Good Morning
Good Morning

LI juniors part of Team USA’s world championship

United States' Jeremy Bracco celebrates his goal against

United States' Jeremy Bracco celebrates his goal against Switzerland with teammate Adam Fox (8) during the first period during of a world junior championship hockey game in Toronto on Jan. 2, 2017. Credit: AP / Paul Chiasson

For two hours on Thursday night, nothing was tweeted more in the United States than #WJC2017.

Team USA was on its way to capturing gold in the World Junior Hockey Championship, generating the tweet storm. And at the center of the storm on the ice in Montreal were Long Islanders Adam Fox, Jeremy Bracco and Charlie McAvoy

According to trends24, a website that tracks trending topics, Americans eagerly clacked away at their keyboards as they watched the United States rally from two two-goal deficits to defeat Canada, 5-4, in a shootout in Montreal.

Jericho’s Fox assisted on three goals, and Long Beach’s McAvoy had a goal and an assist en route to earning Player of the Game honors. In Team USA’s 4-3 semifinal win over Russia, Freeport’s Jeremy Bracco converted a shot in the shootout to help earn the date with Canada.

“Those are two guys I’ve known my whole life,” McAvoy said. “To share this opportunity with them and to share this feeling, it’s incredible.”

“It’s a huge honor,” said Fox, a Harvard University freshman who was selected 66th overall by the Calgary Flames in the 2016 NHL Entry Draft. “It’s something that we’ve wanted to do from summer camp. It’s something that USA hockey really wanted to do. To win gold, it’s an unbelievable experience.”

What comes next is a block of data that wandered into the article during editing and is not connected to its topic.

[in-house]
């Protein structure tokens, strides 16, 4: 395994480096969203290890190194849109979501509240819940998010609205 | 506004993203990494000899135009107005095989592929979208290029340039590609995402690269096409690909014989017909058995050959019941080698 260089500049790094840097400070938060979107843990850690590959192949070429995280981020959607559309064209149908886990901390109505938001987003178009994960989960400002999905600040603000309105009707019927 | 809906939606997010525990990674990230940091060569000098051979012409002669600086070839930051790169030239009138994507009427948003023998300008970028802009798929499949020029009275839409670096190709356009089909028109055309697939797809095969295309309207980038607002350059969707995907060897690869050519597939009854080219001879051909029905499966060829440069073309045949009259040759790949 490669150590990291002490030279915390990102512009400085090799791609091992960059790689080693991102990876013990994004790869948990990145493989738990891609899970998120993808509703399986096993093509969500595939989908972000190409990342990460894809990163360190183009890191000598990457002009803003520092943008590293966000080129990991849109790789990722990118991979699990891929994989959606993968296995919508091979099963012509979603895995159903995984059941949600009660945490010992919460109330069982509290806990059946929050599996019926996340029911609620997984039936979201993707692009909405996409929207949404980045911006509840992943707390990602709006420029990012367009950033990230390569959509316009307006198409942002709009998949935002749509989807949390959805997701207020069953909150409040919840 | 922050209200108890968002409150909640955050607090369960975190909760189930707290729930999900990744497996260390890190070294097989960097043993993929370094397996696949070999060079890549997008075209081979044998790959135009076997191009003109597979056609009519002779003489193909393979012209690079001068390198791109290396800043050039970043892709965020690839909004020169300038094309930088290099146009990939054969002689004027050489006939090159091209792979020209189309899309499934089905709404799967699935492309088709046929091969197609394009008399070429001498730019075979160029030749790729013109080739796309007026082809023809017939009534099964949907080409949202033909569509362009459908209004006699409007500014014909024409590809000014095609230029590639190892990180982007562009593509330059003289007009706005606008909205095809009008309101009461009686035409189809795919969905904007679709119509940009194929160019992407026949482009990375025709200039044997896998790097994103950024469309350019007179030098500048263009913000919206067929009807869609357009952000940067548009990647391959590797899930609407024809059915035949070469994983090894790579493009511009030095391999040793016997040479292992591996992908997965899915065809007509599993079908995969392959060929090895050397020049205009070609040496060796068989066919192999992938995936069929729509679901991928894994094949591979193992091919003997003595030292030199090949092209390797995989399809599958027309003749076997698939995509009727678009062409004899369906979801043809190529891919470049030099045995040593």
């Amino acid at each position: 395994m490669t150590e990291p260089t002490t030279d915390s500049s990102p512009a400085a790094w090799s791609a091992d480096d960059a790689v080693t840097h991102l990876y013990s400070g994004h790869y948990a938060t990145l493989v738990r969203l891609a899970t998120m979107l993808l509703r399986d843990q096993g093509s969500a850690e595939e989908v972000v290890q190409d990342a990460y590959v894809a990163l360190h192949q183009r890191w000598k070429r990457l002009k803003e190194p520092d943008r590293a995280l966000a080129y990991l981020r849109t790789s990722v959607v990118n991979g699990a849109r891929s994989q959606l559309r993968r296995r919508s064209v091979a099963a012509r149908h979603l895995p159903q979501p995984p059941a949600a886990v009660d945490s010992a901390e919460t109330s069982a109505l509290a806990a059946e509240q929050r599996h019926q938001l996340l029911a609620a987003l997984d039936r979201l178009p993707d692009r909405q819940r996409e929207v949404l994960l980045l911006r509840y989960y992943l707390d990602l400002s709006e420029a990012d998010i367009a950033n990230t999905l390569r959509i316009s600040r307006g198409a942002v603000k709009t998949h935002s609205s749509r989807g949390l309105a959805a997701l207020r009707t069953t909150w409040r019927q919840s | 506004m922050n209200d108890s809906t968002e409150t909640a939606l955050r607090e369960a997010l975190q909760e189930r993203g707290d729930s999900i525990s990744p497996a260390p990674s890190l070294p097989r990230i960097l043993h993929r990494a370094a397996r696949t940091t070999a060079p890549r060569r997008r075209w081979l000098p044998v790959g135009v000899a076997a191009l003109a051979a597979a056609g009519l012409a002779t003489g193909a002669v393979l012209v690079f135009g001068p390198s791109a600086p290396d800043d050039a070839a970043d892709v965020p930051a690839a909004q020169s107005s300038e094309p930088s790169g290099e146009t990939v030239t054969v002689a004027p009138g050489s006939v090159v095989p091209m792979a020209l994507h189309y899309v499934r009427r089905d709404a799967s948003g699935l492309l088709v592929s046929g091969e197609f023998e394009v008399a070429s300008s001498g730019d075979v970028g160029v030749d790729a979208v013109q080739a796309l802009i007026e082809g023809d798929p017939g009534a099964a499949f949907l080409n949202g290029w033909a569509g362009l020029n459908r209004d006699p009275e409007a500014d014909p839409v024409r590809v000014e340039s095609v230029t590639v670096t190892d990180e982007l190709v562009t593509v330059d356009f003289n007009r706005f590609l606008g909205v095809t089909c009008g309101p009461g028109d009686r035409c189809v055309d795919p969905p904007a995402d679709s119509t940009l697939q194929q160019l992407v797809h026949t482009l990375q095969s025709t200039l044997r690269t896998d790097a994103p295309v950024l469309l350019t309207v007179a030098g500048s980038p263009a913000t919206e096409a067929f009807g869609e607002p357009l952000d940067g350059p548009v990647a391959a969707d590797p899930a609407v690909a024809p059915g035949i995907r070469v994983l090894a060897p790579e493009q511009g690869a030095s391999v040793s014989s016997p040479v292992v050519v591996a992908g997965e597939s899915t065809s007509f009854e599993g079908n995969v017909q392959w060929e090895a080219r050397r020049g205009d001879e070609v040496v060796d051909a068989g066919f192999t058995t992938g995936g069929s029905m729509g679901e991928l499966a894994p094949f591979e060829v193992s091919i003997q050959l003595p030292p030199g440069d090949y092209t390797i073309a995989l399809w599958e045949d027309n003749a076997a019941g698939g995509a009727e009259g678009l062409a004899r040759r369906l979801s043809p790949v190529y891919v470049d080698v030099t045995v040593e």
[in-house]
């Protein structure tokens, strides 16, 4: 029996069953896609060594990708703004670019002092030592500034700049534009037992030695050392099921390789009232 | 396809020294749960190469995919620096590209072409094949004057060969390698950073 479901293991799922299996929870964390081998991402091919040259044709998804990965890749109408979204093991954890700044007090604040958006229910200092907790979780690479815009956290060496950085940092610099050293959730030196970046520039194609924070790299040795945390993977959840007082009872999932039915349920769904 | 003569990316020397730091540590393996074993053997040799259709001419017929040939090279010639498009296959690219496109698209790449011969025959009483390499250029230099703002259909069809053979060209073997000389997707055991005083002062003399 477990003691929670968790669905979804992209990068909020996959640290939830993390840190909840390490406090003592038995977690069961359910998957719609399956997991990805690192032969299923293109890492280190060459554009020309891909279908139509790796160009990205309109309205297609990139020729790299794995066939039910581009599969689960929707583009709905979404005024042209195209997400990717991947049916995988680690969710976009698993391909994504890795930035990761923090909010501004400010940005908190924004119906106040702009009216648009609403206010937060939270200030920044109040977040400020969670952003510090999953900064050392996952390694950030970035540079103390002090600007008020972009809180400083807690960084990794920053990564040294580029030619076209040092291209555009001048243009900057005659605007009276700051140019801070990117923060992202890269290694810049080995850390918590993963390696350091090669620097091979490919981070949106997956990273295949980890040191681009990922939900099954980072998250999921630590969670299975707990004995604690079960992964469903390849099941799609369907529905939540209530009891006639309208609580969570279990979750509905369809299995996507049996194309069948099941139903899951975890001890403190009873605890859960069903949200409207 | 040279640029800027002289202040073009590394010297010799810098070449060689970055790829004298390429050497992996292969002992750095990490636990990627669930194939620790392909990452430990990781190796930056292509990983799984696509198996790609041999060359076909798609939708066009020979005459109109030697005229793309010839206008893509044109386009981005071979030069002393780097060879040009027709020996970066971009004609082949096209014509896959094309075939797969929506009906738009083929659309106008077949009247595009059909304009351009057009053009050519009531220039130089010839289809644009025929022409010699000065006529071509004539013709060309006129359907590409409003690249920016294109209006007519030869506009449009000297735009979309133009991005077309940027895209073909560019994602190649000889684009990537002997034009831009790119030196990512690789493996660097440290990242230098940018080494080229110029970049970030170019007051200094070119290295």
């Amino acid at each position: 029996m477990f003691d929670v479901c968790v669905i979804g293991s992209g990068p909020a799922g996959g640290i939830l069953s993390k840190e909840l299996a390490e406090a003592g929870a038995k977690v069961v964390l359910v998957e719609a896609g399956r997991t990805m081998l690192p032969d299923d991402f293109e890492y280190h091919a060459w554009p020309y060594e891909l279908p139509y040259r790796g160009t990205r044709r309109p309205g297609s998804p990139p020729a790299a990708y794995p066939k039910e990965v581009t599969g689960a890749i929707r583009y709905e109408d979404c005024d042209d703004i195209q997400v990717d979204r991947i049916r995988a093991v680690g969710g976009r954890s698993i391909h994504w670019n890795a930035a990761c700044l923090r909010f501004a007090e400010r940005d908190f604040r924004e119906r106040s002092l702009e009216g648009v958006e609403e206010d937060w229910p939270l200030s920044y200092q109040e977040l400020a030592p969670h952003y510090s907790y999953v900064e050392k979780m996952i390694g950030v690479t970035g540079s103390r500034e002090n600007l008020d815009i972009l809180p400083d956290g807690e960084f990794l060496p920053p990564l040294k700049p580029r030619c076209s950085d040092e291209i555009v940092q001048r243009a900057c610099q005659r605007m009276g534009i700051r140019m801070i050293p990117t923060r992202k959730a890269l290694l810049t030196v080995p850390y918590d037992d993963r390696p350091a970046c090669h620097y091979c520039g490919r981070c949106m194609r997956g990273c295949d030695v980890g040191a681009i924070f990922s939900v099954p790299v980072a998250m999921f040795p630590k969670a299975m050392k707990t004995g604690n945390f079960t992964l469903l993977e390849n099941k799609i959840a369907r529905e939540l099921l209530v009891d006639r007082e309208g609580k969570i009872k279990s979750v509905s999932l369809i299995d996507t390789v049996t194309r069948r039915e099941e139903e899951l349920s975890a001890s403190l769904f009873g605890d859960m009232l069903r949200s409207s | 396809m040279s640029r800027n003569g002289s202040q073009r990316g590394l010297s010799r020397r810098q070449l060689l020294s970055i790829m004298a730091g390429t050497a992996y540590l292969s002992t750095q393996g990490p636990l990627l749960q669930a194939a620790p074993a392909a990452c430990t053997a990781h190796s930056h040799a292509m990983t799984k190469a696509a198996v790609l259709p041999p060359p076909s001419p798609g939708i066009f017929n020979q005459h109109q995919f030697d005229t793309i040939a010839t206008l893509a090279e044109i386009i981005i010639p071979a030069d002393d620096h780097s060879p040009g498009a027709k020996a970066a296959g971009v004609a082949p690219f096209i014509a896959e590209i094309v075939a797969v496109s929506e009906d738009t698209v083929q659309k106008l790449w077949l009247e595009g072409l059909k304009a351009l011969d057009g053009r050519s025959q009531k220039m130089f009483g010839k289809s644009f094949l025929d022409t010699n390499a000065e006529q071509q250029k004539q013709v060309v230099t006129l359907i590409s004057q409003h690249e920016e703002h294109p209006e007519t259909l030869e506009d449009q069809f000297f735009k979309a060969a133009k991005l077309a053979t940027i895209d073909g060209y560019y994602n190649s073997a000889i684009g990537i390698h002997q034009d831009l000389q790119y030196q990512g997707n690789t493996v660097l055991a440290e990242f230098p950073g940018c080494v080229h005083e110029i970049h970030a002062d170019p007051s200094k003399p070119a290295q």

The United States junior team had previously won three gold medals in the competition, but this was the first since 2013. In junior play, the United States was 9-32-3 against Canada. So on Canada’s home ice, especially, Team USA’s come-from-behind championship-game victory was considered an upset.

“There aren’t really words to describe the feeling [of beating Canada],” said McAvoy, a Boston University sophomore who was selected 14th overall by Boston Bruins in the 2016 entry draft. “It’s unbelievable.”

Trailing Canada 2-0 after the first period, McAvoy scored from the slot to halve the deficit early in the second. Fox created the tying goal later in the period, when he fired a shot that deflected off Kieffer Bellows and into the net on a power play.

“[Fox] is an offensive guy,” McAvoy said, “and I think the reason he was on the team was for power play and for offensive instincts. He didn’t fail to produce.”

The emotions really started to swing in the third period. Momentum shifted to Canada early, with a pair of goals in the first 4:05. But Team USA responded 39 seconds later on a Bellows goal assisted by McAvoy.

At the 7:07 mark, Team USA pulled even again on Colin White’s deflection of Fox’s shot.

“We went into the period thinking we’re going to throw the punch and we’re going to shut them down,” McAvoy said. “To go down 4-2 in the third and then come right back like we did, resilience is the only word I have.”

The teams played a scoreless 20 minutes of five-on-five overtime before the United States won in shootout.

“There was obviously a swing of emotions throughout that whole game, going down two-nothing and tying it up, going down four-two and tying it up,” Fox said. “I think just trying to stay confident was big for us.”


Long Islanders on the gold-medal-winning U.S. junior team:



Hometown: Freeport

High school: Portledge

Team: Kitchener Rangers (OHL)

Draft rights: Toronto Maple Leafs



Hometown: Jericho

High schools: Jericho, Pioneer (Ann Arbor, Mich.)

College: Harvard

Draft rights: Calgary Flames



Hometown: Long Beach

High schools: Long Beach, Pioneer (Ann Arbor, Mich.)

College: Boston University

Draft rights: Boston Bruins

New York Sports